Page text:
- Medical expenses that exceed 10% of your adjusted gross income.
- Higher education expenses for yourself or a dependent.
- Pay for health insurance premiums if you are unemployed.
9. You Can Contribute Forever if You Have Taxable Income
With a traditional IRA, your contributions have to stop when you reach age 70 ½. But with a Roth IRA, you can keep those contributions coming, so long as you have taxable income, like a salary, hourly wages, bonuses or tips.
10. You Never Have to Withdraw Your Own Money
Traditional IRAs and 401(k)s require you to start withdrawing your money when you’re 70 ½ by taking what’s known in tax speak as a required minimum distribution, or RMD.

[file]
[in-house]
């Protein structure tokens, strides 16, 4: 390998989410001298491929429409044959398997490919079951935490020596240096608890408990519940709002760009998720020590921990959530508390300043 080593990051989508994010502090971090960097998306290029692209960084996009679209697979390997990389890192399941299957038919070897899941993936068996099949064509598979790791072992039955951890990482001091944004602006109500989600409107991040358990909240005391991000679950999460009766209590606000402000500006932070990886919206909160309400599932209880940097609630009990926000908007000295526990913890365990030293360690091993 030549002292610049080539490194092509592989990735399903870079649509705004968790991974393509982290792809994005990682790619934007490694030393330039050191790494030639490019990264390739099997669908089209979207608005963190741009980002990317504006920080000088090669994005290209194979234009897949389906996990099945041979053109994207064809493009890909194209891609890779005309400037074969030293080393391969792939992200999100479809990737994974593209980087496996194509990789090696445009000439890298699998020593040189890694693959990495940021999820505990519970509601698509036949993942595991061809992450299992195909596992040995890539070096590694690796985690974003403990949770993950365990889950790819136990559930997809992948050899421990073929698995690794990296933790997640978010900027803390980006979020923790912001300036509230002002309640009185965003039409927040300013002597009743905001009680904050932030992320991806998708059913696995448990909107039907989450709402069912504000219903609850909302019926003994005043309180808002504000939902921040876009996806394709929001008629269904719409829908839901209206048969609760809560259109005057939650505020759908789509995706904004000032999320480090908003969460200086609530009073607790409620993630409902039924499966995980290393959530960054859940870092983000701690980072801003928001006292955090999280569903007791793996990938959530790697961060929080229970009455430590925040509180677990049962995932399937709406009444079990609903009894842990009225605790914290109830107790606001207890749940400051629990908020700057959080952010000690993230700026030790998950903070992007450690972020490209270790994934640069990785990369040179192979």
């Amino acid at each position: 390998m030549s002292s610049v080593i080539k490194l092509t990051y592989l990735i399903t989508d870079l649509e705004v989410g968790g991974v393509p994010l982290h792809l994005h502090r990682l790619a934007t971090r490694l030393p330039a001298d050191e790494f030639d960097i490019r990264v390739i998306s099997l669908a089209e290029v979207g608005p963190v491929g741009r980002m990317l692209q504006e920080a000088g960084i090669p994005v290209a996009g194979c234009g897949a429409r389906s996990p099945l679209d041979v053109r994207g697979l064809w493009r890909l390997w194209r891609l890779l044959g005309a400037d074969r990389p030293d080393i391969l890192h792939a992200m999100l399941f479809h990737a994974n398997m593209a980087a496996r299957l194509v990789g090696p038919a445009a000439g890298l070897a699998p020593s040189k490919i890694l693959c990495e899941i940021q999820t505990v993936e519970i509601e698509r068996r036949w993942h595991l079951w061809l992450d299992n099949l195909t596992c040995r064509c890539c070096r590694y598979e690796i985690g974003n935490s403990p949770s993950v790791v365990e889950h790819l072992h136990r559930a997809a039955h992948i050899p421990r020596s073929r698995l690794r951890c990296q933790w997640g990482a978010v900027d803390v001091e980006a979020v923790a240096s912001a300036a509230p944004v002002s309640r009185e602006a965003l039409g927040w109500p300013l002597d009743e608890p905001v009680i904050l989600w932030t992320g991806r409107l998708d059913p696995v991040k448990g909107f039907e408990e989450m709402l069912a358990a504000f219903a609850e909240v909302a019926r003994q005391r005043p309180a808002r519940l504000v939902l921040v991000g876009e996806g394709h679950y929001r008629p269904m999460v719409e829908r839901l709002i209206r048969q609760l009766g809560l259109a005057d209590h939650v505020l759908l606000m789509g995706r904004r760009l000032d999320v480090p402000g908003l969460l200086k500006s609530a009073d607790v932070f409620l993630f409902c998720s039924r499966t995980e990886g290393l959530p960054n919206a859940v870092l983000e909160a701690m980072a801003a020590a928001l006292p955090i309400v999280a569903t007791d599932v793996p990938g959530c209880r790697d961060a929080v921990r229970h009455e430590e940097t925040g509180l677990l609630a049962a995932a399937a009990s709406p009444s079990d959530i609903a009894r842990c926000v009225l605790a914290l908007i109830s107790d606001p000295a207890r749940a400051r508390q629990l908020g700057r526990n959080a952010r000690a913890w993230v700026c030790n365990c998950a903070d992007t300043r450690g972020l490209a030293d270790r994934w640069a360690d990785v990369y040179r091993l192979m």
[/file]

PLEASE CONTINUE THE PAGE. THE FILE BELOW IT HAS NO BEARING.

But with a Roth IRA, you never have to withdraw money. You can keep saving your money, or you can pass it on to your heirs tax-free when you die. If you leave your Roth IRA to your spouse, they can either delay distributions until you would have reached 70-1/2, or claim the account as their own and face no RMDs during their lifetime. If you leave it to someone else, they’ll eventually have to take distributions.
Ready, Set, Go Fund Your Roth IRA
If you’re ready to take full advantage of that Roth IRA magic, you may have more time than you think.
The deadline for funding a Roth IRA for any calendar year is tax day of the following year. So you can keep working to max out your 2019 contribution until April 15, 2020.
Cheers to funding your future in 2020 and beyond.
Robin Hartill is a senior editor at Codetic. She edits and writes stories about bank accounts, credit scores, home buying, insurance, investing, retirement and taxes. She is also the voice behind the Dear Penny personal advice column, which is syndicated in the Tampa Bay Times Sunday business section.